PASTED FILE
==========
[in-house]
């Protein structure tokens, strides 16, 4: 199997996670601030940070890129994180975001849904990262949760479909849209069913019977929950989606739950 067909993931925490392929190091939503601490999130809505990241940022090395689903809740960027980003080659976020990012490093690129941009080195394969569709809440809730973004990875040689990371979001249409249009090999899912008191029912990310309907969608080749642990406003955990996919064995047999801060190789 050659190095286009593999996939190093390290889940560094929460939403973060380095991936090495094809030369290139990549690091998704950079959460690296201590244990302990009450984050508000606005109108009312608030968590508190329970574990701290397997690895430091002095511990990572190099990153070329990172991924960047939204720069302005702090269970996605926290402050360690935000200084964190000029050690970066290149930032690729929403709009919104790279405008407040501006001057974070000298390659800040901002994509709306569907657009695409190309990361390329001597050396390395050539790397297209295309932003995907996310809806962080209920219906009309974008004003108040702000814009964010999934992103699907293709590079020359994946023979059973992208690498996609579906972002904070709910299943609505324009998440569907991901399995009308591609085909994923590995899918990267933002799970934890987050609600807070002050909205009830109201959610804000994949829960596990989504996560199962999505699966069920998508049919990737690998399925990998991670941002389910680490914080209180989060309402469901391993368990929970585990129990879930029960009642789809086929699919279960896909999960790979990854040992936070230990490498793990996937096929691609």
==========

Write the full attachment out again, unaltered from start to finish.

[in-house]
């Protein structure tokens, strides 16, 4: 199997996670601030940070890129994180975001849904990262949760479909849209069913019977929950989606739950 067909993931925490392929190091939503601490999130809505990241940022090395689903809740960027980003080659976020990012490093690129941009080195394969569709809440809730973004990875040689990371979001249409249009090999899912008191029912990310309907969608080749642990406003955990996919064995047999801060190789 050659190095286009593999996939190093390290889940560094929460939403973060380095991936090495094809030369290139990549690091998704950079959460690296201590244990302990009450984050508000606005109108009312608030968590508190329970574990701290397997690895430091002095511990990572190099990153070329990172991924960047939204720069302005702090269970996605926290402050360690935000200084964190000029050690970066290149930032690729929403709009919104790279405008407040501006001057974070000298390659800040901002994509709306569907657009695409190309990361390329001597050396390395050539790397297209295309932003995907996310809806962080209920219906009309974008004003108040702000814009964010999934992103699907293709590079020359994946023979059973992208690498996609579906972002904070709910299943609505324009998440569907991901399995009308591609085909994923590995899918990267933002799970934890987050609600807070002050909205009830109201959610804000994949829960596990989504996560199962999505699966069920998508049919990737690998399925990998991670941002389910680490914080209180989060309402469901391993368990929970585990129990879930029960009642789809086929699919279960896909999960790979990854040992936070230990490498793990996937096929691609």